Measuring the Effect of Disability on Worklife and Earnings

Introduction

Worklife is the number of years an individual is active in the labor force from a specified age until final departure from the workforce due to full retirement or death and includes periods during which a worker is unemployed but looking for work. Worklife is a key measure of individual productivity and a critical consideration in evaluating income support and retraining programs for the disabled as well as estimating economic loss resulting from injury or death.

The measurement of worklife is old in the art, the most widely accepted method being the increment – decrement model introduced by Smith in 1982 and refined and expanded in a series of articles by numerous authors.1 The impact of disability on worklife, on the other hand, has been relatively unstudied.

In this paper, we first discuss the data problems that have impeded the development of worklife tables for the disabled. These problems are well known and due to shortcomings and biases of the widely used surveys, the Current Population Survey (CPS) and the Survey of Income and Program Participation (SIPP).2 Next, we present examples of worklife and earnings models for the disabled that, we believe, overcome most objections raised to current approaches. We do this by applying enumeration and statistical modeling techniques to data from the National Health Interview Survey (NHIS), which includes detailed information on medical conditions and physical impairments and limitations. We explore the possibility that self selection into the labor force may bias the coefficients for disabilities in the earnings equation using Heckman’s sample selection bias test to test for and remove this bias.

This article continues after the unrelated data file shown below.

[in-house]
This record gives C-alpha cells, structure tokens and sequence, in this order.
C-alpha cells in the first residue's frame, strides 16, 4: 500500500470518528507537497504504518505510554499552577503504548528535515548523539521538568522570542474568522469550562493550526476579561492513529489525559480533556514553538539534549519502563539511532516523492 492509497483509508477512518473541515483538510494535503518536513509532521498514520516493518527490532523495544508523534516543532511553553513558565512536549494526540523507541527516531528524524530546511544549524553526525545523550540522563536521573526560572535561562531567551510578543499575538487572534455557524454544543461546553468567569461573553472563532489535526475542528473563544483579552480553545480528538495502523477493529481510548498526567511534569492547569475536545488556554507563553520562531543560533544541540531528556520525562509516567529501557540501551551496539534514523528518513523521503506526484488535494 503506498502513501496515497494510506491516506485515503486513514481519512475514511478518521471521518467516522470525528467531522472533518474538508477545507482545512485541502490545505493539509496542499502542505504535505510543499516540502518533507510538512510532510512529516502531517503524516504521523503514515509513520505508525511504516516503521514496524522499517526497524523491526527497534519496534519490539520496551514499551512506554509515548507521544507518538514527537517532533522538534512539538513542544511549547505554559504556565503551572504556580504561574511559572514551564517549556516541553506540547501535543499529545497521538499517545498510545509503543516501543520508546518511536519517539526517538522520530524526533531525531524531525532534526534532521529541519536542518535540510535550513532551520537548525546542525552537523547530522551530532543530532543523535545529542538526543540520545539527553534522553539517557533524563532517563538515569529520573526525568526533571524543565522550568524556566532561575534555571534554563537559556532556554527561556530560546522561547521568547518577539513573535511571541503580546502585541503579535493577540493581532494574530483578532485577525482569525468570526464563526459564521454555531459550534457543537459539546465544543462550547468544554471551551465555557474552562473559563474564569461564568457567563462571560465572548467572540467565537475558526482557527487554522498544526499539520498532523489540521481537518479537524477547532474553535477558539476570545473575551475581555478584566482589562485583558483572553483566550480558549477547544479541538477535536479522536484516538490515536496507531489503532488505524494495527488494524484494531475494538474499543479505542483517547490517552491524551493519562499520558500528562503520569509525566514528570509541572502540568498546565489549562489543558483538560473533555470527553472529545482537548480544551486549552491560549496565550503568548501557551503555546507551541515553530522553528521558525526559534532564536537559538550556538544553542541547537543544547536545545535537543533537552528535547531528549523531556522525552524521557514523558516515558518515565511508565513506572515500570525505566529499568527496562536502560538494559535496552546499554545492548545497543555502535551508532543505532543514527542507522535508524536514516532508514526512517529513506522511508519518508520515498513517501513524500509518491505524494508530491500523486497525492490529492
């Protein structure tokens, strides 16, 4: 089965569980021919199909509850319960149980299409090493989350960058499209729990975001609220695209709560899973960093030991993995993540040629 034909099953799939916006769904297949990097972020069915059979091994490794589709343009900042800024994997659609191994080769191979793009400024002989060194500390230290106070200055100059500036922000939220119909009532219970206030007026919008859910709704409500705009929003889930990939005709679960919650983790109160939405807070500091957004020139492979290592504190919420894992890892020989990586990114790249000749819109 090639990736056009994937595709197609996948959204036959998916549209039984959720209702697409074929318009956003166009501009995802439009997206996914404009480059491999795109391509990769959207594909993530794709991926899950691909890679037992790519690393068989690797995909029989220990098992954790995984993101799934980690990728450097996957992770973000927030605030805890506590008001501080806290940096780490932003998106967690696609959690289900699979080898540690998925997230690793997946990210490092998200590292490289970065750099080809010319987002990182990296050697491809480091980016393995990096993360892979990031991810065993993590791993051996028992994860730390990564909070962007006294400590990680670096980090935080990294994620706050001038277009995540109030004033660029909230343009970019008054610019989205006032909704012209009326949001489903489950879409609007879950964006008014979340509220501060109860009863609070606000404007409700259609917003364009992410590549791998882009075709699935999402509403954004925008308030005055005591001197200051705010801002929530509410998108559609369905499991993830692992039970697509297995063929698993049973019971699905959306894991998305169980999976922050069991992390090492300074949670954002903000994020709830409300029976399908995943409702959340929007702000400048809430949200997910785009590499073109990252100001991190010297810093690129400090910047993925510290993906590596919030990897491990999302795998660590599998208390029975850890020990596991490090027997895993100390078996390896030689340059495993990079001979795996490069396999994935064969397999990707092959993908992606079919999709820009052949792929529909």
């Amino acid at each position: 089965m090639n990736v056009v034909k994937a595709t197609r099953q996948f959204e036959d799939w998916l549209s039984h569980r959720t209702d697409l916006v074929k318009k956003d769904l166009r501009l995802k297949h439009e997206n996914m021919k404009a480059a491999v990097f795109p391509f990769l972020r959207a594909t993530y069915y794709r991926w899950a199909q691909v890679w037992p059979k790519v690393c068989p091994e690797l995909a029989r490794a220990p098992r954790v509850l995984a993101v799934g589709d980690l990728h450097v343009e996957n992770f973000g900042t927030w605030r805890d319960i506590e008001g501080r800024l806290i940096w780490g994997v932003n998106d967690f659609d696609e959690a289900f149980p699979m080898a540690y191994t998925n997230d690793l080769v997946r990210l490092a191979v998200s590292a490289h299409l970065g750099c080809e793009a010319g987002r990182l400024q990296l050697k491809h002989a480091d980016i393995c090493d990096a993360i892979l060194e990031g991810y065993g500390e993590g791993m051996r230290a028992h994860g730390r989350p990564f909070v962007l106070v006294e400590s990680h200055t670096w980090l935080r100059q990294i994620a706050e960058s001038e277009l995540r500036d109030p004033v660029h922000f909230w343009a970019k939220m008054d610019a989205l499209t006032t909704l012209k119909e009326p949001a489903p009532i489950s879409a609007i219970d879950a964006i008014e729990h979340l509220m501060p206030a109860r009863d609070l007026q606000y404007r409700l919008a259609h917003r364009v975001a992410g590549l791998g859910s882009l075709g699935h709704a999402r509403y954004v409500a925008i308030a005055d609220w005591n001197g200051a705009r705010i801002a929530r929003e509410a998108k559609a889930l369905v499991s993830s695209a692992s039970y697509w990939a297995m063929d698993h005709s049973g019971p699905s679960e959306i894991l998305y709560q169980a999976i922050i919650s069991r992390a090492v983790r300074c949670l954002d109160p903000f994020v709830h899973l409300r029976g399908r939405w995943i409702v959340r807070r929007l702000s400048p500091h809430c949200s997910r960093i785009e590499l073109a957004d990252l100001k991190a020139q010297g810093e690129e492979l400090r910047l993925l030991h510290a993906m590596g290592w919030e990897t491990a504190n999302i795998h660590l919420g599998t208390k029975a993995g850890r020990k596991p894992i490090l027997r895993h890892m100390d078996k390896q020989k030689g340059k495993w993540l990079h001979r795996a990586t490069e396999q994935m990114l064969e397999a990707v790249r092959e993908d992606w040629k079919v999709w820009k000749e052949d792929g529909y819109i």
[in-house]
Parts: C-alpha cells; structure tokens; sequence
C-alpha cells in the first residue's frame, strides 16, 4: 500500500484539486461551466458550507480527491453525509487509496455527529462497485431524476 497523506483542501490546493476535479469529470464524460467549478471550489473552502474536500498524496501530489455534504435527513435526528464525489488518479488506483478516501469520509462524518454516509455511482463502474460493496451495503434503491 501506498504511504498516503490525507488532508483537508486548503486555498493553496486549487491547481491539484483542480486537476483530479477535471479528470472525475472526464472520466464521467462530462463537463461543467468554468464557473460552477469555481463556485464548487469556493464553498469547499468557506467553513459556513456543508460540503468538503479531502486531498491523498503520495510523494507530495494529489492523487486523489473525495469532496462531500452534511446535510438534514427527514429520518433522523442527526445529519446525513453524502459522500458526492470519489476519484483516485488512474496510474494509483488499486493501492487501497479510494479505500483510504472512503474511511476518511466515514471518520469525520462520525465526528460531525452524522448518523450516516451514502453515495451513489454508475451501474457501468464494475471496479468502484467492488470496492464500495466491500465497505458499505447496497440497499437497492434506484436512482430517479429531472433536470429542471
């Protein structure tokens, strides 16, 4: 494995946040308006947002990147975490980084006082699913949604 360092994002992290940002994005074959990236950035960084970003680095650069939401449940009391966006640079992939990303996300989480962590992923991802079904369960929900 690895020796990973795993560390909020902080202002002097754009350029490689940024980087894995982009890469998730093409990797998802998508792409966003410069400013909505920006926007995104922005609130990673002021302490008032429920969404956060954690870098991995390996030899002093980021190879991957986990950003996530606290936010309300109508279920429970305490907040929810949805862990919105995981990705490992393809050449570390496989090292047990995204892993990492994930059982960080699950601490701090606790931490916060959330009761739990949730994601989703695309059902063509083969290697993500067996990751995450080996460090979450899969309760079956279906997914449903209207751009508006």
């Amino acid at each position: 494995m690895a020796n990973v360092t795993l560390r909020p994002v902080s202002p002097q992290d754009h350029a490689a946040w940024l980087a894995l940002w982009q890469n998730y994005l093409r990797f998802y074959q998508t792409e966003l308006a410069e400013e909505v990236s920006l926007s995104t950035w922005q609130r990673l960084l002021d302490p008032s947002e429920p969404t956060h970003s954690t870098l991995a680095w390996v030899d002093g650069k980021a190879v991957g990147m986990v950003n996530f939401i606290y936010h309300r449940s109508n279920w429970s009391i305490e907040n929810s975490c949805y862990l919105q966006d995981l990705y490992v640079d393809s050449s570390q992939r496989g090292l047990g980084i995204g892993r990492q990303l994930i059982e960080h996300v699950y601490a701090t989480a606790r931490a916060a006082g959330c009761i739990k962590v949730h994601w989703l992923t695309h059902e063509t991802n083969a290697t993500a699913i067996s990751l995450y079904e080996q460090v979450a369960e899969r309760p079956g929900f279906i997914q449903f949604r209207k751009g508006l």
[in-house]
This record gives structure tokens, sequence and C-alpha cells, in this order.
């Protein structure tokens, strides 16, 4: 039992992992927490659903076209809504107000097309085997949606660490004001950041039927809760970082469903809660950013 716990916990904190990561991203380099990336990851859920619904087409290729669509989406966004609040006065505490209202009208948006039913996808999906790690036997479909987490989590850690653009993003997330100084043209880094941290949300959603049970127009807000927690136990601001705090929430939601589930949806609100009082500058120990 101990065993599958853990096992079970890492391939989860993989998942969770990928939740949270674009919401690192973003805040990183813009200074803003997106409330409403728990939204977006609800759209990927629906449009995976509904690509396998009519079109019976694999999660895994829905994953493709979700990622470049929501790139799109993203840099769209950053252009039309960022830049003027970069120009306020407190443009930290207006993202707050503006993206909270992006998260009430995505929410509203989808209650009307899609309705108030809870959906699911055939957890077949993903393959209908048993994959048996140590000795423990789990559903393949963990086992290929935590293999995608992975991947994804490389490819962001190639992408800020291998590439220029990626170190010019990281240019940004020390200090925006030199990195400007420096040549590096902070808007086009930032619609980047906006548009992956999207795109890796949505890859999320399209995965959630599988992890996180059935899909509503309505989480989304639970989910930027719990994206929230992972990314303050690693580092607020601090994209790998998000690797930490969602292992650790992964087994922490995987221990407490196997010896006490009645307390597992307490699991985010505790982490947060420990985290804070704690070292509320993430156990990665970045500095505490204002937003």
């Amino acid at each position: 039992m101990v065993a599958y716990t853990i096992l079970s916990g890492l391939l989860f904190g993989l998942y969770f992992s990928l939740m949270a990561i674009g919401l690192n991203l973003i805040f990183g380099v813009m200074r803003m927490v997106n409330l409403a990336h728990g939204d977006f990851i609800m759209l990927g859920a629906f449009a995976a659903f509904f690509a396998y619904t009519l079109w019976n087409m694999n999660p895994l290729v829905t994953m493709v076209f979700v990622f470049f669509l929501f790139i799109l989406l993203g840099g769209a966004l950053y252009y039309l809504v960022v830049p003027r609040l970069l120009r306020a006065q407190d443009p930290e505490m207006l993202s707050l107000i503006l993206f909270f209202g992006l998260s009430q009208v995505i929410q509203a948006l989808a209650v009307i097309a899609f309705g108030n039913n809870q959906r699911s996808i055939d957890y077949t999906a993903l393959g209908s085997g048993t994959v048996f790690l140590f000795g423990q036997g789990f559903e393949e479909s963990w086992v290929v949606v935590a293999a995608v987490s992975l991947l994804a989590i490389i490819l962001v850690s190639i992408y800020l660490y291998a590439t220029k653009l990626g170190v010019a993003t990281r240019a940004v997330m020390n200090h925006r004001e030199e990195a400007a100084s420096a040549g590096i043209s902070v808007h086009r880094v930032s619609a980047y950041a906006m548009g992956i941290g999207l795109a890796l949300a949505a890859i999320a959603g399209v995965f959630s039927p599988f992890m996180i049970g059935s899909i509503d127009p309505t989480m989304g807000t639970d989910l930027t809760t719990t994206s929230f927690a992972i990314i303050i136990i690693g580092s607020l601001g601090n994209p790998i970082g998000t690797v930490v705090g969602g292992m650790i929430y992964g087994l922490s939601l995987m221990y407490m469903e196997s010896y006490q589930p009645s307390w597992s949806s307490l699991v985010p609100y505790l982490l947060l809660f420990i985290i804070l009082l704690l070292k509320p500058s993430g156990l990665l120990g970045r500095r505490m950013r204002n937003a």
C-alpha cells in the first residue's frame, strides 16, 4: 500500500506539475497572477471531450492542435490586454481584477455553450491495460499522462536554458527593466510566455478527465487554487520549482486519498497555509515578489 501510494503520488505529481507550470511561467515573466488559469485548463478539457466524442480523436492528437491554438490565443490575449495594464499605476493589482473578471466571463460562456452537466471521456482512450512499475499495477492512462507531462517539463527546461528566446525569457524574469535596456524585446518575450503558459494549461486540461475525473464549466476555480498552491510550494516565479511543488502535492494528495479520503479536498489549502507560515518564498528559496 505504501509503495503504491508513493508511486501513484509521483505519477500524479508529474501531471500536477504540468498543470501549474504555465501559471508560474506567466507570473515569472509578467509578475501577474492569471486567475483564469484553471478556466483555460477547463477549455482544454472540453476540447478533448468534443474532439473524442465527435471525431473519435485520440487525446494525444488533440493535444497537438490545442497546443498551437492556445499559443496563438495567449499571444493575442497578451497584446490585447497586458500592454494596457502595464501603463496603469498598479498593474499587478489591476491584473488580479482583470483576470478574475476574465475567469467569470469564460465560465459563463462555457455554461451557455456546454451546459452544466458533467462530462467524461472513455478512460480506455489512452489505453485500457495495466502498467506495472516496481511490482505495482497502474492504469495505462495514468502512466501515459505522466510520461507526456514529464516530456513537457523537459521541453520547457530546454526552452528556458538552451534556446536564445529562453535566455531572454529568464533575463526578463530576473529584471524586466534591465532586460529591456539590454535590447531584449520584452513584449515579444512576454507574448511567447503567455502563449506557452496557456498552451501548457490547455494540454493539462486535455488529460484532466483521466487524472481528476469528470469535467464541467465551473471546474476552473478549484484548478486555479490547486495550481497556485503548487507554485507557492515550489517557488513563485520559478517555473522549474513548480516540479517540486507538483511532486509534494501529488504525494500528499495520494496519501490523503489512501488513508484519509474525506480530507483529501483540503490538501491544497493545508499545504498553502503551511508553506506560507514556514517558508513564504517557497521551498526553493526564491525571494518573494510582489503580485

We find that disability affects both worklife and earnings and that the effect is very dependent on the level of education of the injured person and the work that they do. For the uneducated, a physical impairment is likely to have a profound impact on likelihood of working and earnings. For the educated, the effects are much smaller. The effect of disabilities on earnings is reduced and less statistically significant when the bias of self- selection is removed.

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